Also note that there is nothing stopping you from doing molecular physics or atomic physics in a chemistry department. When it comes to these intersections of fields, it seems to me like whether one ends up in the physics department or chemistry department is quite random. I have seen both physicists doing hardcore quantum many body theory employed by chemistry departments, and chemists doing inorganic solid state chemistry employed by physics departments. Of course, at some point you have to convince them that what you are doing does relate to what they are interested in, and that you are able to teach some of the courses which need teaching.

1. What is the difference between chemistry and physics?

The main difference between chemistry and physics is that chemistry deals with the composition, structure, and properties of matter, while physics deals with the fundamental laws of nature and the behavior of matter and energy. In simpler terms, chemistry focuses on what things are made of and how they interact, while physics focuses on why things behave the way they do.

2. How do chemistry and physics intersect?

Chemistry and physics intersect in many ways, as both sciences are closely related and often overlap. For example, chemical reactions are governed by the laws of physics, and the properties of matter studied in chemistry are based on the behavior of atoms and molecules studied in physics. Additionally, many modern technologies, such as materials science and nanotechnology, require knowledge from both chemistry and physics.

3. What are some examples of the intersection between chemistry and physics?

Some examples of the intersection between chemistry and physics include studying the properties of materials, such as their conductivity or melting point, which require an understanding of both the chemical composition and the physical properties of the material. Another example is the study of chemical reactions, which involves understanding the underlying physical processes, such as energy changes and molecular interactions.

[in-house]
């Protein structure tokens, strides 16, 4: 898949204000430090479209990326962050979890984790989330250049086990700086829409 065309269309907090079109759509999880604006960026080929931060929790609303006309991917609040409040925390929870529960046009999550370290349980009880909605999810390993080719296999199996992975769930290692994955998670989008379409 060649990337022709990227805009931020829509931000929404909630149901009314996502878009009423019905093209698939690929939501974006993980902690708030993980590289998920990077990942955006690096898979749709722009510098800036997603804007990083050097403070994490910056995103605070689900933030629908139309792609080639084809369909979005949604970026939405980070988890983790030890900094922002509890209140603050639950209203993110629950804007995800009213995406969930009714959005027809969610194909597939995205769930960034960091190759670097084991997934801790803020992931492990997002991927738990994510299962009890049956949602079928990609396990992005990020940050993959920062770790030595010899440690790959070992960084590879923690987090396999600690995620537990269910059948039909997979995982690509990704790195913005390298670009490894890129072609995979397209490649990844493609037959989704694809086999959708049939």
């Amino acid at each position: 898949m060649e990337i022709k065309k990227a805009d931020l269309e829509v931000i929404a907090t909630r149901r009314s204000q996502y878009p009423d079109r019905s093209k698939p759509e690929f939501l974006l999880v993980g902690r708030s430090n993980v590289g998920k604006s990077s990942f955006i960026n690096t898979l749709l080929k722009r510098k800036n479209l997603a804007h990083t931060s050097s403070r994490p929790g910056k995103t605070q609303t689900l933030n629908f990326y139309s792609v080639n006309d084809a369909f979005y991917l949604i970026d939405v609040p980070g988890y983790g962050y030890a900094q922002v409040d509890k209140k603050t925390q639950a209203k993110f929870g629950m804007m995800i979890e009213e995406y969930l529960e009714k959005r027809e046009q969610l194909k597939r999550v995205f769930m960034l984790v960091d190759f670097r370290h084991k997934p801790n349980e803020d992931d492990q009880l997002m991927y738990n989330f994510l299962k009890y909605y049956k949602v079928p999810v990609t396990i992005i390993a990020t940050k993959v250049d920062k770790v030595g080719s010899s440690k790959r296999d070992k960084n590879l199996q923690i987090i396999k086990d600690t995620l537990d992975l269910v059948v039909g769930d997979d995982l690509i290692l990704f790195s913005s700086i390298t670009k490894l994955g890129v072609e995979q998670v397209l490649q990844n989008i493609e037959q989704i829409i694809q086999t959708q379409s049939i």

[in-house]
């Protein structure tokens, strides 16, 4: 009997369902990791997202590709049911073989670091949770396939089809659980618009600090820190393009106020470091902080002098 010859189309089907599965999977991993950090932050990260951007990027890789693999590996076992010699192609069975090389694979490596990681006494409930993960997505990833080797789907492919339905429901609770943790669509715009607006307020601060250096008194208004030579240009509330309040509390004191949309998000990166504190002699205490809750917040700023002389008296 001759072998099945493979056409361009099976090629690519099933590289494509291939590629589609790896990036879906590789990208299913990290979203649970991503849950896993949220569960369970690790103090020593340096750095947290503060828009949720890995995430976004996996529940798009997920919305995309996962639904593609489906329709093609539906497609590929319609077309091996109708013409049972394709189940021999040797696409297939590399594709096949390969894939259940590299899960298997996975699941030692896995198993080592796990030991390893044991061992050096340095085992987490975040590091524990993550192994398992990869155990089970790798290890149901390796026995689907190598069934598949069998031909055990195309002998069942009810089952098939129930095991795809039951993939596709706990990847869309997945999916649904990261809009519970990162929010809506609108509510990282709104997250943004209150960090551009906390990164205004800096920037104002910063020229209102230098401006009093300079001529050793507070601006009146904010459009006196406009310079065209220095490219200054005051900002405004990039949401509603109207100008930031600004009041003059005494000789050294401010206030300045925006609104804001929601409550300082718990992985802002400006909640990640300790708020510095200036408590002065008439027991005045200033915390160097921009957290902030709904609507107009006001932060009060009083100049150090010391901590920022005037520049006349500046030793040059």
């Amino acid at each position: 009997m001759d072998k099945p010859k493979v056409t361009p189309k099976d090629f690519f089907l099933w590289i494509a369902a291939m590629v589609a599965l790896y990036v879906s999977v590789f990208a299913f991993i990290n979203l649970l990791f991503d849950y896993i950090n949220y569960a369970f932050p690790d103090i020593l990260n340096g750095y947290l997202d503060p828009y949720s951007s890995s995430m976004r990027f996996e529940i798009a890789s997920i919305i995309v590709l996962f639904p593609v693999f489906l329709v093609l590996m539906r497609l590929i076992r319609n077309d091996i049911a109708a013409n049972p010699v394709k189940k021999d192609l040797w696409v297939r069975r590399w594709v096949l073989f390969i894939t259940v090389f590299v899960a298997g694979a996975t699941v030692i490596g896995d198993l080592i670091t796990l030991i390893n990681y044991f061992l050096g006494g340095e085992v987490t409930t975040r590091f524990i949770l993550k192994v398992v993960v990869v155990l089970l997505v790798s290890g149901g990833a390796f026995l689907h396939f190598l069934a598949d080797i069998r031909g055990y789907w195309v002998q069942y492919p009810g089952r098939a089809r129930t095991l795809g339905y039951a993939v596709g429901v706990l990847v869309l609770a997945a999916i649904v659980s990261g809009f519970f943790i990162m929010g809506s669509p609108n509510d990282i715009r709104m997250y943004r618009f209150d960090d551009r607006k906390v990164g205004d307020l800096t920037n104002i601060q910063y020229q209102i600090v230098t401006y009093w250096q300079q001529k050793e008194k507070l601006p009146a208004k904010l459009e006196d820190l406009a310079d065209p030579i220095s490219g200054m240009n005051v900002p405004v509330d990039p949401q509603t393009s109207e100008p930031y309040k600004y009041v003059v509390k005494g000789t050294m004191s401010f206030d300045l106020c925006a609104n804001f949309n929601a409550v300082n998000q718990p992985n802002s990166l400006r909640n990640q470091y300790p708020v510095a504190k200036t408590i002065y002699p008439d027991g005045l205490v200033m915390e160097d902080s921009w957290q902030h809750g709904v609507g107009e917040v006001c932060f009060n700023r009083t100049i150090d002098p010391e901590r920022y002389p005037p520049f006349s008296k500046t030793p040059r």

4. How do chemistry and physics work together to advance scientific knowledge?

Chemistry and physics work together to advance scientific knowledge by providing complementary perspectives and techniques. For example, physicists may use advanced instruments to study the structure of atoms and molecules, while chemists can use this information to understand the properties and behavior of these substances. Collaborative research between chemists and physicists also allows for a deeper understanding of complex systems and phenomena.

5. Can chemistry and physics be studied separately?

Yes, chemistry and physics can be studied separately, but it is beneficial to have a basic understanding of both subjects to fully comprehend their intersection. Many universities offer degrees in either chemistry or physics, but also offer courses or programs that combine the two disciplines, such as physical chemistry. Ultimately, understanding the connection between chemistry and physics can enhance one's understanding of the natural world and lead to further scientific advancements.

Suggested for: Questions about the intersection between chemistry & physics